“He’s learning how to deal with (the pressures),” Stoops said. “It’s something that all young quarterbacks have to learn to get used to. People always coming at him from different angles and wanting something, he has to learn how to deal with his time and still manage himself on and off the field. It’s a tough thing for a true sophomore, but he’ll get better as he goes on.”
Yet pressures of being the star quarterback don’t stop at the constant fan and media attention, as Tuitama finds himself dealing with the added pressures of being a young team leader as well.
“I was chosen as one of the team captains for this year, which is really cool because I’m only a sophomore and I only played a little bit last year,” Tuitama said. “For the guys to choose me as one of their leaders is really nice, but then again I have to take that role (seriously) and if I see guys not doing what they need to do, I have to get on them. Even though it’s not really my personality (to be like that), I still have to do it for the sake of the team.”
However, Coach Stoops has confidence in his quarterback and says he has what it takes to be a true leader for this team.
“He brings all those qualities that a quarterback would need to play, such as his competitive spirit his toughness,” Stoops said. “This especially showed in the LSU game when (he was hurt) and wouldn’t pull himself out. He really fought through it like a leader would do. Tui definitely possesses a lot of very strong qualities that you would want in your quarterback.”
While some college students have trouble handling their time and priorities, Tuitama has a large support system he relies on to keep him on the ball...literally.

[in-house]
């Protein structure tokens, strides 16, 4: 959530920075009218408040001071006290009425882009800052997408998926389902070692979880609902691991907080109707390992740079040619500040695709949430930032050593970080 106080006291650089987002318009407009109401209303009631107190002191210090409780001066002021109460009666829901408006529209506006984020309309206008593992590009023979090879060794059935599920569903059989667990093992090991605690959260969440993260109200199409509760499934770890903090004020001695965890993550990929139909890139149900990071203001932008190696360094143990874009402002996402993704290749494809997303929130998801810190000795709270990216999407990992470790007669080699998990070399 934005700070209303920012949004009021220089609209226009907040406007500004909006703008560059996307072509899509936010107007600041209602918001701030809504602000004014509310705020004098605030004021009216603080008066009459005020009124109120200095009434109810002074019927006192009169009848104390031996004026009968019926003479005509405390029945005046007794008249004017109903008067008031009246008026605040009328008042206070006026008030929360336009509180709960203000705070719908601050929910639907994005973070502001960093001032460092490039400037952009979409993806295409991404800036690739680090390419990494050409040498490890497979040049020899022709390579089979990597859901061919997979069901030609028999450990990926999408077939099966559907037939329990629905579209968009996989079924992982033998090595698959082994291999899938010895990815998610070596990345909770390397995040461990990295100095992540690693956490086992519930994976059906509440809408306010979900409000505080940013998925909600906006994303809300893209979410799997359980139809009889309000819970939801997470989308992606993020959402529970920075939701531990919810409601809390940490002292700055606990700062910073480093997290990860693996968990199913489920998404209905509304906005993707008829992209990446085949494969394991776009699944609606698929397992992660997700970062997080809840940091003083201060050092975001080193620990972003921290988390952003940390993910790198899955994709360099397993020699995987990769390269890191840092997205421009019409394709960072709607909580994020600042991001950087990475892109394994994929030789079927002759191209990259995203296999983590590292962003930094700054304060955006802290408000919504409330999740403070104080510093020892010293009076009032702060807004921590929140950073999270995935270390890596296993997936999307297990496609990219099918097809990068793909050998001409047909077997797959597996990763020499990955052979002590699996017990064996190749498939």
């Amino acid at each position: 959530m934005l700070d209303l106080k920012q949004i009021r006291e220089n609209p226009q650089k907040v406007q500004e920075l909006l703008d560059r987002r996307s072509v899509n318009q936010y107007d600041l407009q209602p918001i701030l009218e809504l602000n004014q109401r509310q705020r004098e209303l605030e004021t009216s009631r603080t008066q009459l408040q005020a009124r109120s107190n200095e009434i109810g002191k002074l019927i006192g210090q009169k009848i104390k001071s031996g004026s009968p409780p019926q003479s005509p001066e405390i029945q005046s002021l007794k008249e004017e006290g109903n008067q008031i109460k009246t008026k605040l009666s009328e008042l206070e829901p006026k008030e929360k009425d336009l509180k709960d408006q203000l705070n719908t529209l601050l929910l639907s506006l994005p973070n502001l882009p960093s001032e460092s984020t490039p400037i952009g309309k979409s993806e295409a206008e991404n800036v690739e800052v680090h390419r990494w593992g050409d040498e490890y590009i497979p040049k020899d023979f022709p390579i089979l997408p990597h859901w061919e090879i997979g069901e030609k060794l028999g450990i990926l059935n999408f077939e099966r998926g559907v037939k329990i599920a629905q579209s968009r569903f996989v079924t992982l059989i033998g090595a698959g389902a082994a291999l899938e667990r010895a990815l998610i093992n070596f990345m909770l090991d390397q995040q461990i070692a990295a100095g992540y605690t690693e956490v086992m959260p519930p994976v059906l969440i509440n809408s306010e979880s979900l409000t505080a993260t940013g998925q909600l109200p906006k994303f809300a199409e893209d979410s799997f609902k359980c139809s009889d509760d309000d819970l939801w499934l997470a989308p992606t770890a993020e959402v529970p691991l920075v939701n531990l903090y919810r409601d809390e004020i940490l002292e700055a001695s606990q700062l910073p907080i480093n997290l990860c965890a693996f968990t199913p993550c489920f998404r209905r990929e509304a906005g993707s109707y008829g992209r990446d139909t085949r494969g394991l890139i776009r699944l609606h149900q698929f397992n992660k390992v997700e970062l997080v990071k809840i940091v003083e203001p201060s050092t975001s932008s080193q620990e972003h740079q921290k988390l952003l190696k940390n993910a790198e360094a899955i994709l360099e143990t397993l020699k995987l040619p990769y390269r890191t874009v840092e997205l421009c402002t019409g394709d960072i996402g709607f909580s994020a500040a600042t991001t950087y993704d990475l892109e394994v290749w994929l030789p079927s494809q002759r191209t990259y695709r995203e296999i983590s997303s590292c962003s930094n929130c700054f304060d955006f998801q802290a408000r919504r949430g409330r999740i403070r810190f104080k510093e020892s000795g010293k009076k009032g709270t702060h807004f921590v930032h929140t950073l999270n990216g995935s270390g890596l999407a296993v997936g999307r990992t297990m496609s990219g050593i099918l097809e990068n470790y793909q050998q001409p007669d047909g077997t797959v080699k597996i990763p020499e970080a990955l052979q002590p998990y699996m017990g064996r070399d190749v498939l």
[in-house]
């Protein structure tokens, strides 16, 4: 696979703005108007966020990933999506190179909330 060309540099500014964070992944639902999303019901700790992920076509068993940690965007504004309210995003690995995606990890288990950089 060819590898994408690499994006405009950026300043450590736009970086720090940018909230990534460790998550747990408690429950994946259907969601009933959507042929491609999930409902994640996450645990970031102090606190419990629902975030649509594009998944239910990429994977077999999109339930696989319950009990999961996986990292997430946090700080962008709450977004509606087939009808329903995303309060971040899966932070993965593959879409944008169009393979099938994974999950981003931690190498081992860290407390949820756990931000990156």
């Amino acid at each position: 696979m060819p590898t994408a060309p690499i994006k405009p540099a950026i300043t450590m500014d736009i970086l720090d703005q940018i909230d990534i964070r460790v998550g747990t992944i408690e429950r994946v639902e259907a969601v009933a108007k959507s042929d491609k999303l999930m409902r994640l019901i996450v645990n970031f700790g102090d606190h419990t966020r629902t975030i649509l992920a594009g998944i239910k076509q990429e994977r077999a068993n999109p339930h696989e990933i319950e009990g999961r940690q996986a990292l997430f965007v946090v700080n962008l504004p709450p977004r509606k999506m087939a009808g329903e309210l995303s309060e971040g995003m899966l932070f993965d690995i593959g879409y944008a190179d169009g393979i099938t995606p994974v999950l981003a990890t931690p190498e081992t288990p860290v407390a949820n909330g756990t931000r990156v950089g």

“My family is definitely my support system,” he said. “I talk to my sister once or twice a week. She lives in
Tuitama also has a support system away from home that he attributes to keeping him on task when his family cannot be there.
“Coach Canales helps me out a lot; he’s like my father away from home. He makes sure I’m doing all my school stuff and that I’m on top of my classes, basically just a lot of small things that he knows my parents would want me to do.”
While he is only five games into his sophomore year, Tuitama’s modest personality certainly does not show on the field, as he has some very immodest plans for his team and the future of U of A football.
“I want to take this team as far as we can every year. My main goal is to go to a national championship, but that’s probably everyone’s goal. I just have to work as hard as I can day in and day out to get to that point. Individually, I don’t really care as long as the team does well. As long as we get to where we want to be, I’m happy. I just want to do what I can to help.”
However, according to Coach Stoops, Tuitama has only scratched the surface of the player he is capable of becoming, and
“I think Willie’s best football is in front of him,” Stoops said. “He needs to have a lot of in-game experiences as a quarterback because it is a very complicated position, but his talent is unlimited.”